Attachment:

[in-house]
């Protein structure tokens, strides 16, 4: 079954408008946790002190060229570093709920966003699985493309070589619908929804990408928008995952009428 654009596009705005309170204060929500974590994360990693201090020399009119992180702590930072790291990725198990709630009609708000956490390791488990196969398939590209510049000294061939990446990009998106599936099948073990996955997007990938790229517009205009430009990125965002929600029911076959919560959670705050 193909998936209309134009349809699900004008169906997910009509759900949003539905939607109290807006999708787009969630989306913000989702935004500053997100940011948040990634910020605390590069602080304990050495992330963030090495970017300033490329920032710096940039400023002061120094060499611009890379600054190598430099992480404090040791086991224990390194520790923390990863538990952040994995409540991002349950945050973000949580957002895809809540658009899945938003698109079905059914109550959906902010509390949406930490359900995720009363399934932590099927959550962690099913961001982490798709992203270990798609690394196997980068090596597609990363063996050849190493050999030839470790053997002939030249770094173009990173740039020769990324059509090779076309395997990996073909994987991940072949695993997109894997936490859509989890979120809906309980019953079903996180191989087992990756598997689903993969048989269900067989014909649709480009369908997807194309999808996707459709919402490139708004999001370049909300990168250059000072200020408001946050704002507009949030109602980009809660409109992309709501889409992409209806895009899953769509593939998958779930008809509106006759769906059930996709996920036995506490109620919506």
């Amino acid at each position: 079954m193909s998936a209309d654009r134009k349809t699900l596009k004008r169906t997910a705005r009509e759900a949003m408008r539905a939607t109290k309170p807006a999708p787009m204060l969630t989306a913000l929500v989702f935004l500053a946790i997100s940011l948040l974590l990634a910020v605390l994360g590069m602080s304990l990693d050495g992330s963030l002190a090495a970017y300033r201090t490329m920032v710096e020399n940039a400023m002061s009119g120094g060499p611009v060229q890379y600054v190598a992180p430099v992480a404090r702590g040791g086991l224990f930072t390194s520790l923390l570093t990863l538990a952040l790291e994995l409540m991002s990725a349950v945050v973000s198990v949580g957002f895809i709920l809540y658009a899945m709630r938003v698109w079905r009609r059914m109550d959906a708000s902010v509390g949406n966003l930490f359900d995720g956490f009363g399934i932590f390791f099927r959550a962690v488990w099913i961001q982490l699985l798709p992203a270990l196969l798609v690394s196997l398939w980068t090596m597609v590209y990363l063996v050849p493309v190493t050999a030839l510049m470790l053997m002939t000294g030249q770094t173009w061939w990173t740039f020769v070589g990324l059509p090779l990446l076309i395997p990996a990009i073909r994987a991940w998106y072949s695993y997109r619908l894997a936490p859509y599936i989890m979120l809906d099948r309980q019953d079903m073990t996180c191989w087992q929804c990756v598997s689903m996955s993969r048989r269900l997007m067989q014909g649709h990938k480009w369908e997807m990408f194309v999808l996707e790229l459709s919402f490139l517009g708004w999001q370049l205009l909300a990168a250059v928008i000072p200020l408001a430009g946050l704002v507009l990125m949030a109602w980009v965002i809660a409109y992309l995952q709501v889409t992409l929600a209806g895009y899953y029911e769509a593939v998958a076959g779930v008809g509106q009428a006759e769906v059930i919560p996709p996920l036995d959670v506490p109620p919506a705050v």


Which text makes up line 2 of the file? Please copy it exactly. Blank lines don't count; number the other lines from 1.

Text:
């Protein structure tokens, strides 16, 4: 079954408008946790002190060229570093709920966003699985493309070589619908929804990408928008995952009428 654009596009705005309170204060929500974590994360990693201090020399009119992180702590930072790291990725198990709630009609708000956490390791488990196969398939590209510049000294061939990446990009998106599936099948073990996955997007990938790229517009205009430009990125965002929600029911076959919560959670705050 193909998936209309134009349809699900004008169906997910009509759900949003539905939607109290807006999708787009969630989306913000989702935004500053997100940011948040990634910020605390590069602080304990050495992330963030090495970017300033490329920032710096940039400023002061120094060499611009890379600054190598430099992480404090040791086991224990390194520790923390990863538990952040994995409540991002349950945050973000949580957002895809809540658009899945938003698109079905059914109550959906902010509390949406930490359900995720009363399934932590099927959550962690099913961001982490798709992203270990798609690394196997980068090596597609990363063996050849190493050999030839470790053997002939030249770094173009990173740039020769990324059509090779076309395997990996073909994987991940072949695993997109894997936490859509989890979120809906309980019953079903996180191989087992990756598997689903993969048989269900067989014909649709480009369908997807194309999808996707459709919402490139708004999001370049909300990168250059000072200020408001946050704002507009949030109602980009809660409109992309709501889409992409209806895009899953769509593939998958779930008809509106006759769906059930996709996920036995506490109620919506």